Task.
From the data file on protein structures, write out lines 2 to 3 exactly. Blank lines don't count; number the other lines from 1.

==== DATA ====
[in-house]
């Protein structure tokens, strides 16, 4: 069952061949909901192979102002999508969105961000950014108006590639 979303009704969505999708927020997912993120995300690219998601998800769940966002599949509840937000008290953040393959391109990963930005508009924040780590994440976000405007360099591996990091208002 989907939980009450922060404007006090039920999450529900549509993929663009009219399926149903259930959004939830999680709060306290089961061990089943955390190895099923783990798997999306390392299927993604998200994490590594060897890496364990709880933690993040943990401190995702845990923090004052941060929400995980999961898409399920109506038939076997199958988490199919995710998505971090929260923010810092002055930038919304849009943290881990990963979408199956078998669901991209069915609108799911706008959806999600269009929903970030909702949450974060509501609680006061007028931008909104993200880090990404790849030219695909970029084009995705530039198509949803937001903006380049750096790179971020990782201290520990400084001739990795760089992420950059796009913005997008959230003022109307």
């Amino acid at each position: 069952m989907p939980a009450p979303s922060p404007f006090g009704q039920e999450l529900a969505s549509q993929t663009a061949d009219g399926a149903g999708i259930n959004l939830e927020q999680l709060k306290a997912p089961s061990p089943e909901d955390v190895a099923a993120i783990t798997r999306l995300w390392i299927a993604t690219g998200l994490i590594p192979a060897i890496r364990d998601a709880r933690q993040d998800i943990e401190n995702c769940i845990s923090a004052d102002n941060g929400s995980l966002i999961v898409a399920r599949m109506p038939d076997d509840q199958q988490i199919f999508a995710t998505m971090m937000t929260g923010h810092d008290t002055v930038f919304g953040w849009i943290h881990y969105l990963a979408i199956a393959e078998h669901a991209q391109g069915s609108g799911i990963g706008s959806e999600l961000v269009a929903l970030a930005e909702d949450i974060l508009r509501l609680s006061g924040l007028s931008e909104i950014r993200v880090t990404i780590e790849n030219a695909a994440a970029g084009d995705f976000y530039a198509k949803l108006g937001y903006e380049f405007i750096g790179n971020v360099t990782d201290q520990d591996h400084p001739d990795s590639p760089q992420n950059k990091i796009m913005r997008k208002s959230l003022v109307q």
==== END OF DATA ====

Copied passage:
């Protein structure tokens, strides 16, 4: 069952061949909901192979102002999508969105961000950014108006590639 979303009704969505999708927020997912993120995300690219998601998800769940966002599949509840937000008290953040393959391109990963930005508009924040780590994440976000405007360099591996990091208002 989907939980009450922060404007006090039920999450529900549509993929663009009219399926149903259930959004939830999680709060306290089961061990089943955390190895099923783990798997999306390392299927993604998200994490590594060897890496364990709880933690993040943990401190995702845990923090004052941060929400995980999961898409399920109506038939076997199958988490199919995710998505971090929260923010810092002055930038919304849009943290881990990963979408199956078998669901991209069915609108799911706008959806999600269009929903970030909702949450974060509501609680006061007028931008909104993200880090990404790849030219695909970029084009995705530039198509949803937001903006380049750096790179971020990782201290520990400084001739990795760089992420950059796009913005997008959230003022109307």
């Amino acid at each position: 069952m989907p939980a009450p979303s922060p404007f006090g009704q039920e999450l529900a969505s549509q993929t663009a061949d009219g399926a149903g999708i259930n959004l939830e927020q999680l709060k306290a997912p089961s061990p089943e909901d955390v190895a099923a993120i783990t798997r999306l995300w390392i299927a993604t690219g998200l994490i590594p192979a060897i890496r364990d998601a709880r933690q993040d998800i943990e401190n995702c769940i845990s923090a004052d102002n941060g929400s995980l966002i999961v898409a399920r599949m109506p038939d076997d509840q199958q988490i199919f999508a995710t998505m971090m937000t929260g923010h810092d008290t002055v930038f919304g953040w849009i943290h881990y969105l990963a979408i199956a393959e078998h669901a991209q391109g069915s609108g799911i990963g706008s959806e999600l961000v269009a929903l970030a930005e909702d949450i974060l508009r509501l609680s006061g924040l007028s931008e909104i950014r993200v880090t990404i780590e790849n030219a695909a994440a970029g084009d995705f976000y530039a198509k949803l108006g937001y903006e380049f405007i750096g790179n971020v360099t990782d201290q520990d591996h400084p001739d990795s590639p760089q992420n950059k990091i796009m913005r997008k208002s959230l003022v109307q």